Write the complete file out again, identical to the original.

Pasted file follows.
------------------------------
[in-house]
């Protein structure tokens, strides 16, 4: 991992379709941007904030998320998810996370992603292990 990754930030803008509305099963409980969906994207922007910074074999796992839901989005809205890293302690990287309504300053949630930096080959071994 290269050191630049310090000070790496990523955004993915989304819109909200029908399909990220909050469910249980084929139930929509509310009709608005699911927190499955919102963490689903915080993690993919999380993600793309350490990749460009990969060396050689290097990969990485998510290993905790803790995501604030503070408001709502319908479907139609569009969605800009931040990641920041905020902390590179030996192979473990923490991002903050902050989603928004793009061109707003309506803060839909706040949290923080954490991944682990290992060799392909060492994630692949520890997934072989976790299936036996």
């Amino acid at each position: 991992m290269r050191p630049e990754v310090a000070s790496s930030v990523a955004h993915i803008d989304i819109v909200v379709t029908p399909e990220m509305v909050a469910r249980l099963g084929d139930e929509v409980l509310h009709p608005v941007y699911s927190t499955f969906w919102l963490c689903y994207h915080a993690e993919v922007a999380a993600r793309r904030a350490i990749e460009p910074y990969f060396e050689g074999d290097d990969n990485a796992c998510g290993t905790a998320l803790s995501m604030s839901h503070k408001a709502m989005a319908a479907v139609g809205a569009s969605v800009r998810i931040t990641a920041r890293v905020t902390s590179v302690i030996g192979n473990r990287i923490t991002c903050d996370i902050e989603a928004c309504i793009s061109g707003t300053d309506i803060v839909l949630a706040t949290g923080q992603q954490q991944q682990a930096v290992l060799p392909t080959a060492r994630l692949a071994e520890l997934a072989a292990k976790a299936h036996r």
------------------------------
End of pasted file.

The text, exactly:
[in-house]
């Protein structure tokens, strides 16, 4: 991992379709941007904030998320998810996370992603292990 990754930030803008509305099963409980969906994207922007910074074999796992839901989005809205890293302690990287309504300053949630930096080959071994 290269050191630049310090000070790496990523955004993915989304819109909200029908399909990220909050469910249980084929139930929509509310009709608005699911927190499955919102963490689903915080993690993919999380993600793309350490990749460009990969060396050689290097990969990485998510290993905790803790995501604030503070408001709502319908479907139609569009969605800009931040990641920041905020902390590179030996192979473990923490991002903050902050989603928004793009061109707003309506803060839909706040949290923080954490991944682990290992060799392909060492994630692949520890997934072989976790299936036996």
């Amino acid at each position: 991992m290269r050191p630049e990754v310090a000070s790496s930030v990523a955004h993915i803008d989304i819109v909200v379709t029908p399909e990220m509305v909050a469910r249980l099963g084929d139930e929509v409980l509310h009709p608005v941007y699911s927190t499955f969906w919102l963490c689903y994207h915080a993690e993919v922007a999380a993600r793309r904030a350490i990749e460009p910074y990969f060396e050689g074999d290097d990969n990485a796992c998510g290993t905790a998320l803790s995501m604030s839901h503070k408001a709502m989005a319908a479907v139609g809205a569009s969605v800009r998810i931040t990641a920041r890293v905020t902390s590179v302690i030996g192979n473990r990287i923490t991002c903050d996370i902050e989603a928004c309504i793009s061109g707003t300053d309506i803060v839909l949630a706040t949290g923080q992603q954490q991944q682990a930096v290992l060799p392909t080959a060492r994630l692949a071994e520890l997934a072989a292990k976790a299936h036996r």